In Knuckles' side of the story, following on after Sonic's, his peaceful life is disrupted when a surviving robot, called an "Egg Robo", attacks him, taking Robotnik's place as the main antagonist. As Knuckles chases after the Egg Robo, it is soon destroyed by Mecha Sonic, who uses the power of the Master Emerald to give him more power. However, Knuckles manages to destroy him and Sonic and Knuckles return the Master Emerald to the Floating Island.


Knuckles explores Flying Battery, the second zone.

Since Sonic & Knuckles and Sonic the Hedgehog 3 were developed initially as a single title, their gameplay is similar: both are 2D, side-scrolling platformers with similar level design, graphics, and game mechanics. However, the player chooses either Sonic the Hedgehog or Knuckles the Echidna at the title screen;[3] unlike in Sonic 3, Tails is not available, and the player cannot control two characters together or use any other multiplayer modes. There is also no save feature.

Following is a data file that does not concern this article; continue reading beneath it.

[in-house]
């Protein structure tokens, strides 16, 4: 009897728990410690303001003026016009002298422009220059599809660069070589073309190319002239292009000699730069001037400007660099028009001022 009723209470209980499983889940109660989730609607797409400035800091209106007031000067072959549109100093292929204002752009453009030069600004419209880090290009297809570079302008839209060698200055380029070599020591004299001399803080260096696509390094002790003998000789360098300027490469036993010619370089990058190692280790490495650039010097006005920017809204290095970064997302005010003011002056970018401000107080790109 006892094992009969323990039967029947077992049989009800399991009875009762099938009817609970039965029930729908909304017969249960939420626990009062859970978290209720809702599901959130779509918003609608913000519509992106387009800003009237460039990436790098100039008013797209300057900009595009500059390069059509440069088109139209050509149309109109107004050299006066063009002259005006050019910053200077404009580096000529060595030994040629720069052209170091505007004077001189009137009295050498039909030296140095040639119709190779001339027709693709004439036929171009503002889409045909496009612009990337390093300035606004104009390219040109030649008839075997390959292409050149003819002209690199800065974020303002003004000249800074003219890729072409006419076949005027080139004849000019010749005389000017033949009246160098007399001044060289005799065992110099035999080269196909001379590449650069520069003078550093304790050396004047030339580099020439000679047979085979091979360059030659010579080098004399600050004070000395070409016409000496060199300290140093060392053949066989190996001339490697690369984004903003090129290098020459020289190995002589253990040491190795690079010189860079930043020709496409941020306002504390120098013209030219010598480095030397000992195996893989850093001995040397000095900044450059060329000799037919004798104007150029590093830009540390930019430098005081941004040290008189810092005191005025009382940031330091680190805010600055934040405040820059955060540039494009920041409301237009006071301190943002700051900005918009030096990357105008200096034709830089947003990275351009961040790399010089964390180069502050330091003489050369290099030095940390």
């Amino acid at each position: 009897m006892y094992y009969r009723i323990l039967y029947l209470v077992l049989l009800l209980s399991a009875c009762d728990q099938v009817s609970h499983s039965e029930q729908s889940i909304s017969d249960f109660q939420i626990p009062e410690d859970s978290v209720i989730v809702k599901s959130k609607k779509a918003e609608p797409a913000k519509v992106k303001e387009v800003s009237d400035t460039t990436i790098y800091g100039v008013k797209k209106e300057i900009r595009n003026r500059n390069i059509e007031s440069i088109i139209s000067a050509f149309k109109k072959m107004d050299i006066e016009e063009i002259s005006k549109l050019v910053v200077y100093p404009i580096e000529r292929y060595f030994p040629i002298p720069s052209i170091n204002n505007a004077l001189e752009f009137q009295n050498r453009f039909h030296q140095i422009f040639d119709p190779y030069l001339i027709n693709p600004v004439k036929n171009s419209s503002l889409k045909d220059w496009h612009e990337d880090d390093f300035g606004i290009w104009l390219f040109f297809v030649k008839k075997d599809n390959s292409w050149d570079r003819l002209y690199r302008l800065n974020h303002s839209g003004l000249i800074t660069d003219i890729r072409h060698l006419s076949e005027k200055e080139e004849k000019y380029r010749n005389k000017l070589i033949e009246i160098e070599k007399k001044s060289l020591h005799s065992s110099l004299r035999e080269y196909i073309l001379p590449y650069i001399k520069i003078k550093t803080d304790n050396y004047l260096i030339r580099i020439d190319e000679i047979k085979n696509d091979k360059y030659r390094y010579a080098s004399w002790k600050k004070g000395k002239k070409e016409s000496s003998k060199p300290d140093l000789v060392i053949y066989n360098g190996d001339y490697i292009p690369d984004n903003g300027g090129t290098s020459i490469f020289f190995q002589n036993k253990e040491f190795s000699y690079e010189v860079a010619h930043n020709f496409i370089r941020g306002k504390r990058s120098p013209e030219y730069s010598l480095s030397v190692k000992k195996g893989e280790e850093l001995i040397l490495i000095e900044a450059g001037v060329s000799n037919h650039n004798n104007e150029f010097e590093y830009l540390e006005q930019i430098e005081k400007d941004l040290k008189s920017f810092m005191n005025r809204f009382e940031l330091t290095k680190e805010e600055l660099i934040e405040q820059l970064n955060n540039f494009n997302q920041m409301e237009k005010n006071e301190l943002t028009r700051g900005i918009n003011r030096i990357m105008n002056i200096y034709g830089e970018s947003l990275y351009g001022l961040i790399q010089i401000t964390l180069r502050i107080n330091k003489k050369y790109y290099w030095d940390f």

The player character moves through seven levels, each divided into two acts.[4] The first act of each level is punctuated by a miniboss fight with one of Dr. Robotnik's robots,[5] while the second ends with a regular boss fight with Robotnik, and there is a final boss fight with Eggman at the game's end.[6] The two traverse levels differently: Sonic can jump slightly higher, but Knuckles can glide downward—by letting the wind run under his dreadlocks—and climb most walls. Their levels also include a few cutscenes that differ based on the character selected, as Sonic and Knuckles are rivals for most of the game.[3]